I just had the opportunity to spend the day with Fr. Greg McBrayer at American Airlines Skyview headquarters, just down the road from DFW Airport. Fr. Greg is a chief flight controller and a chaplain at the airline. He’s also global lead for their Christian Employee Business Resource Group (EBRG).
I’d just come from the Vatican, where I had meetings with two different sections. One, which I’ve worked with through the years, is the Dicastery for Promoting Integral Human Development, which produced the pivotal document, Vocation of the Business Leader.
American Airlines, from my perspective, is a company that is putting to practice some of the core principles from that document, including the concept of a “company of persons”:
“The Six Practical Principles for Business in the Vocation of the Business Leader point to the purpose of business, which John Paul stated “is not simply to make a profit, but is to be found in its very existence as a community of persons who in various ways are endeavoring to satisfy their basic needs, and who form a particular group at the service of the whole of society”. While the phrase “community of persons” is not common in business literature today, it actually best expresses the full realization of what a company and corporation can be.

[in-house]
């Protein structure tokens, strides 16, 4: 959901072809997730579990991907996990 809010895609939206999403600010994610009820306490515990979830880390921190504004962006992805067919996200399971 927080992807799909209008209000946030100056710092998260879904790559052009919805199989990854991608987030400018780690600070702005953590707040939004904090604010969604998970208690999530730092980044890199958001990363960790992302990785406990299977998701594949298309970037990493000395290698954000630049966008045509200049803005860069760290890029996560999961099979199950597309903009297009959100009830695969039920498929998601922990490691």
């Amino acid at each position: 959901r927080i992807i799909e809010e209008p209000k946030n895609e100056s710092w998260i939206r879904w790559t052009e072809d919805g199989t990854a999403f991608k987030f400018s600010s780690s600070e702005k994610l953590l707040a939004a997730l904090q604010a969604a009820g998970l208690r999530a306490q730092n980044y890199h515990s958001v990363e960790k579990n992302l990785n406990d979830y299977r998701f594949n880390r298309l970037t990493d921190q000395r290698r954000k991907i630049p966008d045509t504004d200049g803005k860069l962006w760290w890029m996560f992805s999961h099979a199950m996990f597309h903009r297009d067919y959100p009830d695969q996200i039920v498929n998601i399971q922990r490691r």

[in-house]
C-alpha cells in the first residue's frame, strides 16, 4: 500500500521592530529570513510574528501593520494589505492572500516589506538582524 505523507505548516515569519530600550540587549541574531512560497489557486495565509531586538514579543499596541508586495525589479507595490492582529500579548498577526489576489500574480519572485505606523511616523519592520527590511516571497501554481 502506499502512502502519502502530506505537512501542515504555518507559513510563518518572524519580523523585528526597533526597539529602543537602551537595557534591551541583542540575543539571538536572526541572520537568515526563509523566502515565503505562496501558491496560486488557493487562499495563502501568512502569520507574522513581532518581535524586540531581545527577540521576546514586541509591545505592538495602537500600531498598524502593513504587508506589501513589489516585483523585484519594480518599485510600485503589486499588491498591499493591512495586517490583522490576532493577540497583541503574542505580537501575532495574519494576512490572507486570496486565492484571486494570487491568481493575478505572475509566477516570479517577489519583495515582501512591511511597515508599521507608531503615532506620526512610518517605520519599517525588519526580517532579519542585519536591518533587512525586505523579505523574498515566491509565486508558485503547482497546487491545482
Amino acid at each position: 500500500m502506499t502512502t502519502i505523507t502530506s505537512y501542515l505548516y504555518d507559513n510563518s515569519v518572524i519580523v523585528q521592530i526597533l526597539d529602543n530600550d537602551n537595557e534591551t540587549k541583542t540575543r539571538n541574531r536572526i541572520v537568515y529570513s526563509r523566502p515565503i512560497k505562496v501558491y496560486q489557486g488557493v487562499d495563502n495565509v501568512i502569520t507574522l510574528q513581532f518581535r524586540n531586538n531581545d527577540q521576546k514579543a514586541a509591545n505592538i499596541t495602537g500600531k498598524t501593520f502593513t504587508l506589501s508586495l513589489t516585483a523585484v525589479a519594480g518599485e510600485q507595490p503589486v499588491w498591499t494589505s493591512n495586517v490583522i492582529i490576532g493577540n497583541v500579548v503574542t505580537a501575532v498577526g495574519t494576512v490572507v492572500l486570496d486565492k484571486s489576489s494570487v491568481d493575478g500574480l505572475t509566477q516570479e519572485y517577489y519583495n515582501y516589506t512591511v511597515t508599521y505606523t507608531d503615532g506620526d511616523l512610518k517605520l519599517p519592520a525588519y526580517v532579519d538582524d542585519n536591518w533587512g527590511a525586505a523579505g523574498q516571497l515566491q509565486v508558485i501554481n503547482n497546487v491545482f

The etymology of the words “company” and “companions”—cum (with), and panis (bread)—suggests “breaking bread together”. The etymology of the word “corporation”—the Latin corpus (body)—suggests a group of people “united in one body”. This is the ideal when relatives join together in a family business. And reflecting the love that wants every family member to flourish, family business leaders might tailor work opportunities to marginalized and disadvantaged groups.”
In the video below, see the breadth of the faiths active across American Airlines forming a “community of persons,” beginning with how the Christian Employee Business Resource Group (EBRG) leader at American Airlines begins his day with his Muslim colleague.